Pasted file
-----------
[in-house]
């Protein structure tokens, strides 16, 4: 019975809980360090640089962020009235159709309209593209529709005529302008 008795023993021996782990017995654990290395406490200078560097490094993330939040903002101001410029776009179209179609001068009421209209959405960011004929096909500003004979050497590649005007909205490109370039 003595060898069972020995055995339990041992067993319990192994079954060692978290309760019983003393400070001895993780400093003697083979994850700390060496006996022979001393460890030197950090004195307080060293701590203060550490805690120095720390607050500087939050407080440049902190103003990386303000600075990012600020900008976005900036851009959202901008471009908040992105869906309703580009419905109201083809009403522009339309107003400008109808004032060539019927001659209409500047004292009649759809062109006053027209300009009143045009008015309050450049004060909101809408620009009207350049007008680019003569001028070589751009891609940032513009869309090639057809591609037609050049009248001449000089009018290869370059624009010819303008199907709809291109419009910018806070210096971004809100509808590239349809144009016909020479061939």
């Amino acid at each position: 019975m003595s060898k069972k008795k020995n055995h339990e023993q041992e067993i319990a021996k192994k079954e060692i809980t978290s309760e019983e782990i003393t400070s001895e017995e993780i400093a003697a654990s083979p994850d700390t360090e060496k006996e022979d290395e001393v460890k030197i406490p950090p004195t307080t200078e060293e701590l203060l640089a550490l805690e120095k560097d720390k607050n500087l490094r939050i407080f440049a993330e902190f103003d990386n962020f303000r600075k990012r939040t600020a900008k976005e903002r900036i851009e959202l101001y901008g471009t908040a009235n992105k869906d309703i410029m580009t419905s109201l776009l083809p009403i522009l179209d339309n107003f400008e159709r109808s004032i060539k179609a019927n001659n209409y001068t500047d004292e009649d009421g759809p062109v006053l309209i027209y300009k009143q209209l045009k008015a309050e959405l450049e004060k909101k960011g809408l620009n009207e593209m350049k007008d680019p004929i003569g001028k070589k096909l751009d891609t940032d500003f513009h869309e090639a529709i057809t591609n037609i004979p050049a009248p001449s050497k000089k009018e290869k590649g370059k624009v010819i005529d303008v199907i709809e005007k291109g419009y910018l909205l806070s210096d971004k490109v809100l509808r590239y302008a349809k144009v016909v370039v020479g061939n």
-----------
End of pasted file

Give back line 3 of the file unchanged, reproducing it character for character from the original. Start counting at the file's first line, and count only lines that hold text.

């Amino acid at each position: 019975m003595s060898k069972k008795k020995n055995h339990e023993q041992e067993i319990a021996k192994k079954e060692i809980t978290s309760e019983e782990i003393t400070s001895e017995e993780i400093a003697a654990s083979p994850d700390t360090e060496k006996e022979d290395e001393v460890k030197i406490p950090p004195t307080t200078e060293e701590l203060l640089a550490l805690e120095k560097d720390k607050n500087l490094r939050i407080f440049a993330e902190f103003d990386n962020f303000r600075k990012r939040t600020a900008k976005e903002r900036i851009e959202l101001y901008g471009t908040a009235n992105k869906d309703i410029m580009t419905s109201l776009l083809p009403i522009l179209d339309n107003f400008e159709r109808s004032i060539k179609a019927n001659n209409y001068t500047d004292e009649d009421g759809p062109v006053l309209i027209y300009k009143q209209l045009k008015a309050e959405l450049e004060k909101k960011g809408l620009n009207e593209m350049k007008d680019p004929i003569g001028k070589k096909l751009d891609t940032d500003f513009h869309e090639a529709i057809t591609n037609i004979p050049a009248p001449s050497k000089k009018e290869k590649g370059k624009v010819i005529d303008v199907i709809e005007k291109g419009y910018l909205l806070s210096d971004k490109v809100l509808r590239y302008a349809k144009v016909v370039v020479g061939n």